“I will keep on waiting because I know that Joe Akiki is strong, Joe Akiki is a hero,” she told MTV, a Lebanese broadcaster. “Joe Akiki has been through worse things and has been able, with the help of God, to overcome them.”
She decried Lebanon’s politicians, saying their children would be home by now. Akiki had taken the job, she said, to pay off university fees. He had wanted to leave Lebanon, but she had told him to stay and “water the cedar trees” — the country’s symbol.
The explosions left at least 154 people dead and thousands injured. Lebanese Prime Minister Hassan Diab said they were caused by the ignition of 2,750 metric tons of ammonium nitrate, a fertilizer and bombmaking ingredient, improperly stored since 2014.
In Lebanon, already beset by the novel coronavirus pandemic, along with political and economic crises, many people are seething over the apparent negligence that allowed the material to remain in the center of the city.
As bodies continue to be pulled from rubble and identified at morgues, the country grieves for and has begun to memorialize the departed.
There are the 10 firefighters who snapped a group photo before heading to extinguish the first of the flames at the port, only to be engulfed in the explosions that followed.
The husband and wife killed while eating at a restaurant in the trendy Gemmayzeh neighborhood. The three young military service members at the port who never made it home. One of them was a father of two young children, according to local media.
There is the Armenian Lebanese nurse killed while on the job at Al Roum hospital, as the Armenian Foreign Ministry told local media. Bank employee Nicole al-Helou, whose sister draped herself over her coffin during a funeral Thursday in southern Lebanon.
Across the country of about 5 million, some bereaved families are burying their loved ones. Others continue frantic searches for the missing. Some, as Akiki’s mother did, hold on to hope that their son or daughter will turn up alive, even as the chances dim.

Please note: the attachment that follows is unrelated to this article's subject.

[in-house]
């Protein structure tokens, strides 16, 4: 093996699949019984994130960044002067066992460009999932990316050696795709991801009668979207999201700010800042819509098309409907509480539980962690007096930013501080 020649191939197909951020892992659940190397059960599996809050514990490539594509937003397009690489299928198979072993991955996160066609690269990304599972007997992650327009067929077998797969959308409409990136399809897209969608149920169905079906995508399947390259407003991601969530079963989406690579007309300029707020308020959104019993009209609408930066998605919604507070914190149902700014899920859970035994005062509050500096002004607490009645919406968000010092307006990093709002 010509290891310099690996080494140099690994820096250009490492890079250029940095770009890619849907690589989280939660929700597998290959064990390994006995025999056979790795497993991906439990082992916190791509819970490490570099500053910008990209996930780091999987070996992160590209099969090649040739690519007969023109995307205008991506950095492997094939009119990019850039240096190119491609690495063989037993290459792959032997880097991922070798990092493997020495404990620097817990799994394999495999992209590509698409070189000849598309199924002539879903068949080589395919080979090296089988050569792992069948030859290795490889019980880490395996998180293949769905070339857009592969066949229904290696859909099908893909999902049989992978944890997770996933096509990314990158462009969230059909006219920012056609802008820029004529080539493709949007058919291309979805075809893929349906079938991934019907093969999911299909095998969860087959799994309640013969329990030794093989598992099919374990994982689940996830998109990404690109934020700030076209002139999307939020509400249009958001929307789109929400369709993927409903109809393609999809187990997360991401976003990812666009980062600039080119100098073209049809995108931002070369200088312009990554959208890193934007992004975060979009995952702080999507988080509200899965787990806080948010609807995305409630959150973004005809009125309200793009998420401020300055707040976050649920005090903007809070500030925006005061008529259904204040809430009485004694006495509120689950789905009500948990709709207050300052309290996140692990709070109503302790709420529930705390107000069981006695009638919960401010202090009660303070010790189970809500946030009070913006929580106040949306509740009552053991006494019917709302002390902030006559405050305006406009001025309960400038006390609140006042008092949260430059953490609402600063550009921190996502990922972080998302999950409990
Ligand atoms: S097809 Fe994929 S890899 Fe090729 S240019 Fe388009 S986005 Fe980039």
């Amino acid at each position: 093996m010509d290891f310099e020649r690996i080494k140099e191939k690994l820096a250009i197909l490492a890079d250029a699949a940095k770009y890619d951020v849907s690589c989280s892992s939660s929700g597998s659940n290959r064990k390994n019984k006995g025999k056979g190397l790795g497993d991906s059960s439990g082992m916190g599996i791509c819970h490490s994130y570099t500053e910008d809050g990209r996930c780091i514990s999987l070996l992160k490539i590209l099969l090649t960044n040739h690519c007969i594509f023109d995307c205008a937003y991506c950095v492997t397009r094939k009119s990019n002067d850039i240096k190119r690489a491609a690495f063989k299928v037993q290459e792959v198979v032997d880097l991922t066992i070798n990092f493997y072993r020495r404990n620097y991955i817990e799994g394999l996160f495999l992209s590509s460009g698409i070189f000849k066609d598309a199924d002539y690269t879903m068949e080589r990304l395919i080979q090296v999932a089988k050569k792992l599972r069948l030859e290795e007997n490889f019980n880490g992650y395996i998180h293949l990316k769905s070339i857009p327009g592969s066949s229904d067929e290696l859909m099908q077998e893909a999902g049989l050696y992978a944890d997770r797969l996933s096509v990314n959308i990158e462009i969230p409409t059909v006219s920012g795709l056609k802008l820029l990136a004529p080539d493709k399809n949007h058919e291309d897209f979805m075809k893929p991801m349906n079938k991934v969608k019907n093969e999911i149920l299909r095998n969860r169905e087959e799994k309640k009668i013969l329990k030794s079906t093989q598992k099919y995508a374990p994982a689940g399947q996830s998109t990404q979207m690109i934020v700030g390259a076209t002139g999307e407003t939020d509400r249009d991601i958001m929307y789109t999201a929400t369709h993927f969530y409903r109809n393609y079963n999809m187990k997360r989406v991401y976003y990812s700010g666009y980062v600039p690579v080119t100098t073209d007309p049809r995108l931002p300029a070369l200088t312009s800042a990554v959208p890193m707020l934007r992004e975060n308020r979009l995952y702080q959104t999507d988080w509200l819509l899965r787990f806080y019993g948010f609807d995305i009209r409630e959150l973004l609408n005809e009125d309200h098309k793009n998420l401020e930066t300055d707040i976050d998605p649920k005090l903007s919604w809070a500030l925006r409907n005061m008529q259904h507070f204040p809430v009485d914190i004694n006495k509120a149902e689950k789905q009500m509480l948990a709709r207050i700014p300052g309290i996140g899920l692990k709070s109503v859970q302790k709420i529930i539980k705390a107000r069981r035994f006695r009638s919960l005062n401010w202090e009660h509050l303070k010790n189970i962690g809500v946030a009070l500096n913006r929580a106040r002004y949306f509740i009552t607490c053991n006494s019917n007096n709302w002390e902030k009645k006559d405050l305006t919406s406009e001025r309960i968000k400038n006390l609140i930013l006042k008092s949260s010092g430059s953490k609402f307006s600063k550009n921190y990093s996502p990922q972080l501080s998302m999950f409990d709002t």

Adding to the trauma, residents have taken on much of the cleanup themselves, expecting little support for rebuilding from their cash-strapped and indebted government.
“Today we are distraught and lost for words, but we are also angry and furious at the monsters responsible for this unfathomable madness!” wrote one grieving family member in a tribute on Facebook.
Fares was part of the brigade that answered the initial call on Tuesday about a fire at the port. She lived a short but ambitious life, rising from modest means to be one of the few women in the Beirut Fire Brigade, the New York Times reported.
She had found love in her fiance, Gilbert Karaan, whom she was set to marry next summer. Instead, a heartbroken Karaan marched alongside Fares’s coffin Thursday as a wedding band played at the funeral procession.
“Everything you wanted will be present except you in a white wedding dress,” Karaan wrote in a tribute on Instagram. “Life has no taste now that you’re gone.”
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عروستي الحلوة❤️ كان عرسنا ب ٦/٦/٢٠٢١ ،عم تزبطي بيتك على ذوقك ونجيب غراض ونحضّر ،انت ترقيتي بسرعة بالفوج وصرتي شهيدة برتبة وطن❤️ عرسك بطّل ب ٦/٦/٢٠٢١ صار بكرا يا عيوني ، كلشي كان بدك ياه حايكون موجود الاّ شوفتي فيكي بالفستان الابيض❤️ كسرتيلي ضهري يا روحي ،حرقتيلي قلب قلبي ، راحت طعمت الحياة مع غيابك عني ❤️ الله يحرق قلبو يلي حرمني منك ومن ضحكتك ومن حنيتك يا روحي انت❤️ بحبك وحا ضل حبك حتى صير معك ونكفي مشوارنا❤️ #ملاكي_الحارس #الشهيدة_البطلة_سحر_فارس ❤️
Linah Mohammad contributed to this report.